The late Bill Ruane, who passed away in October 2005, kept his head when most others lost theirs. Ruane had been managing the Sequoia Fund SEQUX since 1970, and with great success. A $10,000 investment in the fund back in 1970 would have been worth $1.7 million at the end of 2004. At many times, Ruane's investing strategy mirrored Warren Buffett's, and not by coincidence. Both of these great investors studied under Ben Graham at Columbia University, and even worked for him for a while. That's why such terms as "intrinsic value" and "margin of safety" often showed up in Ruane's vocabulary. Given this, it's clear to see why, at the time of this writing, Berkshire Hathaway was the largest holding in the Sequoia Fund.
Ruane looked for companies with sound finances and strong franchises, buying only the few whose stocks traded below their intrinsic values. Further, Ruane wasn't afraid to buck traditional money management trends when necessary. For example, while many managers were scrambling to chase hot stocks to fend off underperformance, Ruane's fund would often sit on a pile of cash when he believed stock prices were too high. This strategy certainly served shareholders well over time.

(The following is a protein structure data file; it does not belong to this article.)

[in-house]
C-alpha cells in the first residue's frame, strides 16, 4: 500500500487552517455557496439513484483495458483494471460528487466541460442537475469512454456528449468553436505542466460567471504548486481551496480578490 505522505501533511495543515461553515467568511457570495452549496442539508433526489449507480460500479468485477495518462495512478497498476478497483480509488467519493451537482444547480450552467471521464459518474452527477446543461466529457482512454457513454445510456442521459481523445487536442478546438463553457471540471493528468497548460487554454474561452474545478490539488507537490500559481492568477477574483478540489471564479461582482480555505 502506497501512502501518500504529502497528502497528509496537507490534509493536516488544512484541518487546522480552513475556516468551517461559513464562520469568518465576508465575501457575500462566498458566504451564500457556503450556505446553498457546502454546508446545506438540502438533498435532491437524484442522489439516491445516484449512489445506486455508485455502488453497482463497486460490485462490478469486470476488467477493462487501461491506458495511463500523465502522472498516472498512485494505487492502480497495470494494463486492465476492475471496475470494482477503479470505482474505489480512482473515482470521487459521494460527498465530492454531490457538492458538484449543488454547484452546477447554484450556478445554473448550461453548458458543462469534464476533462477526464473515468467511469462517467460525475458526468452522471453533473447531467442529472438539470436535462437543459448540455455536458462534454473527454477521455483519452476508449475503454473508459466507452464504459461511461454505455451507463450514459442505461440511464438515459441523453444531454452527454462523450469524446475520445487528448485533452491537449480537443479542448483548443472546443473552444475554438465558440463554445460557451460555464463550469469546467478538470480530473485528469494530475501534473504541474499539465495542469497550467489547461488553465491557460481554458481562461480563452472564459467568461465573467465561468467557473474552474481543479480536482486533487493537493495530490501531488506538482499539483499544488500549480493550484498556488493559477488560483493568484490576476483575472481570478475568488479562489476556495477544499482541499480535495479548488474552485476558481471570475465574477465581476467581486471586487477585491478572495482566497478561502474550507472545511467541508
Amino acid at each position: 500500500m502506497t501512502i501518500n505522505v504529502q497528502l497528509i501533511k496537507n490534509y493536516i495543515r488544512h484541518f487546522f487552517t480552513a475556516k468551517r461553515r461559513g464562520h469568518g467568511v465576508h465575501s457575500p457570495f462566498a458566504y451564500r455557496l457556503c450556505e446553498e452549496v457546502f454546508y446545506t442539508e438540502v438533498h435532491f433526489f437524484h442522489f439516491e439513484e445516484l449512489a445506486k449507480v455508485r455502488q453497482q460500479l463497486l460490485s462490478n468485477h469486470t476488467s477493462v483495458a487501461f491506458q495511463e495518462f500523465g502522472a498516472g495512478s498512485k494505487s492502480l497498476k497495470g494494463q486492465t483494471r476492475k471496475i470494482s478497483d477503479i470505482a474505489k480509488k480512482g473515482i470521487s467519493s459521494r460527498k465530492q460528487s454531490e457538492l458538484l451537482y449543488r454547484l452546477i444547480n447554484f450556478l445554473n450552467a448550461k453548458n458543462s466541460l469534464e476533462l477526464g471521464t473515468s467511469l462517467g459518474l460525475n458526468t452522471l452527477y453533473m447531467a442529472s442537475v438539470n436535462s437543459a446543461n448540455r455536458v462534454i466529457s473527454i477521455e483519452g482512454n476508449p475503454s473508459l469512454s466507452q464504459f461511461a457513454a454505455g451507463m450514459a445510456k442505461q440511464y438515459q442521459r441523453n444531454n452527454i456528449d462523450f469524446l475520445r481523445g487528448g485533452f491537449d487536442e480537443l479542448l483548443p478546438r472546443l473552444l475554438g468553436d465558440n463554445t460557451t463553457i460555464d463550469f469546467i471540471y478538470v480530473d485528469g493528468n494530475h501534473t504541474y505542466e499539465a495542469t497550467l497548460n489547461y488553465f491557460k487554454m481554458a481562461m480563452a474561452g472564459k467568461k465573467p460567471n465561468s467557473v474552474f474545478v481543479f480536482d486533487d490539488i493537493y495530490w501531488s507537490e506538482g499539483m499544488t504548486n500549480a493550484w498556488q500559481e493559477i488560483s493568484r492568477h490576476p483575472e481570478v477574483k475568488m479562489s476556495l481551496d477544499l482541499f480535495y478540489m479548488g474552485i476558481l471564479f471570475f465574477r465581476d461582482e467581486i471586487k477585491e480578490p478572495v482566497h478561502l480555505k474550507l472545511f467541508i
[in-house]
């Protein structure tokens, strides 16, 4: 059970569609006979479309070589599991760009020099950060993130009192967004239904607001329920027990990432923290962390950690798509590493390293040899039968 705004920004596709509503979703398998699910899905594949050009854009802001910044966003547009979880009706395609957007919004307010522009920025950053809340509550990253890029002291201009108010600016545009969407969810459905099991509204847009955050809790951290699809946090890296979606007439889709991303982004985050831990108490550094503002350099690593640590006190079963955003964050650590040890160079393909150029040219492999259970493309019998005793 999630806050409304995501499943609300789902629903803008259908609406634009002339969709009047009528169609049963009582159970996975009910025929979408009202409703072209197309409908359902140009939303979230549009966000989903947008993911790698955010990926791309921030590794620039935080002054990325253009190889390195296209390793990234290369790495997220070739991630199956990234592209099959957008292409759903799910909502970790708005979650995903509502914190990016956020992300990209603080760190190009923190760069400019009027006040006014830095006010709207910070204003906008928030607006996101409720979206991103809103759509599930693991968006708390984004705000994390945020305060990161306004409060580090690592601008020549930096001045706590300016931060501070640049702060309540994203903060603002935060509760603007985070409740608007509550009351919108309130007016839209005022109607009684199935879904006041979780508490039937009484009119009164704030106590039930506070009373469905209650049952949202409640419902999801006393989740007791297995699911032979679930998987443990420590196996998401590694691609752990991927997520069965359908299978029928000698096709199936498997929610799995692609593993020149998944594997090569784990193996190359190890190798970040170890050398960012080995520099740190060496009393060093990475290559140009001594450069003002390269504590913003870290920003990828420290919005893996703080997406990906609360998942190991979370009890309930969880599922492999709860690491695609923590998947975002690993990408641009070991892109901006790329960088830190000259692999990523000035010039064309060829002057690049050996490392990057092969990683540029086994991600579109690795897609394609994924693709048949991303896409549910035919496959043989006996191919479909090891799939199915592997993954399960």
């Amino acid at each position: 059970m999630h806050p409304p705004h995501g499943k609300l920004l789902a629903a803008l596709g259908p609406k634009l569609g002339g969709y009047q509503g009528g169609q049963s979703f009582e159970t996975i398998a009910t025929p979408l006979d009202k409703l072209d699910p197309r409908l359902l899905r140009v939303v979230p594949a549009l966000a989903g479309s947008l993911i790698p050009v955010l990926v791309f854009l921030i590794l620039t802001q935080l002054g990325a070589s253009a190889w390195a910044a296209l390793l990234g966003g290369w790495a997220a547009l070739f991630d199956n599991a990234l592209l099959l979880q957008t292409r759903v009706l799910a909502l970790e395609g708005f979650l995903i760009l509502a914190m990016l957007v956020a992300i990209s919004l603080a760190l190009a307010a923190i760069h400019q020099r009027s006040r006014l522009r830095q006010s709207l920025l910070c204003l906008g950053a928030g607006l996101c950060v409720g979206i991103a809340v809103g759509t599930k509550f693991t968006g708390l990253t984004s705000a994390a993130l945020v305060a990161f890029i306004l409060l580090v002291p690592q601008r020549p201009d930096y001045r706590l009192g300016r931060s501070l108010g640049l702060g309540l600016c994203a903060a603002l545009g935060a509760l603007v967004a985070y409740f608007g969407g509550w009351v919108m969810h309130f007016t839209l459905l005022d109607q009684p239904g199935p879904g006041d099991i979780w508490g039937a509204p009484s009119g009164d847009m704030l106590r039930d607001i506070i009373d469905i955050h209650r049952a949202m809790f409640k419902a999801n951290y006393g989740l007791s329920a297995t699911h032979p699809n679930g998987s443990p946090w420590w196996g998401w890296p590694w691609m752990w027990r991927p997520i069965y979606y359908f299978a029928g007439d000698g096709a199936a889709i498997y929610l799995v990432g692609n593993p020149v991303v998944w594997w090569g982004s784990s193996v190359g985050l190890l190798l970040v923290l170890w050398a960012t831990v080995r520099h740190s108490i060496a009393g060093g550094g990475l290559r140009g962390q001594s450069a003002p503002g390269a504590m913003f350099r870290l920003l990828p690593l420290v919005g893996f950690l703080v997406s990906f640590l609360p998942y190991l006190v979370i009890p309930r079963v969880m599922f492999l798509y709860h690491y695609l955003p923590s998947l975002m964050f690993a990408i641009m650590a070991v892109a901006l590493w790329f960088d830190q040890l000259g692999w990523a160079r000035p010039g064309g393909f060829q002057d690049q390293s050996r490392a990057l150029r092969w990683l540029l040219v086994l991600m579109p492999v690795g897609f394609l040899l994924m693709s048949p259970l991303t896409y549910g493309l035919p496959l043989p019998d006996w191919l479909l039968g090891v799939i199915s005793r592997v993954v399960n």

Ruane may have sat on the sidelines when stocks were overheated, but when he believed strongly in a stock, he was willing to bet big. For example, Berkshire Hathaway at times made up around 30% of the fund's assets. Other companies also often made up a big piece of the Sequoia pie. Ruane was usually comfortable with these large positions because of the wide margin of safety he required before investing. Even if things turned bad temporarily, the margin usually acted as a cushion, preventing any significant losses--this is value investing at its best.
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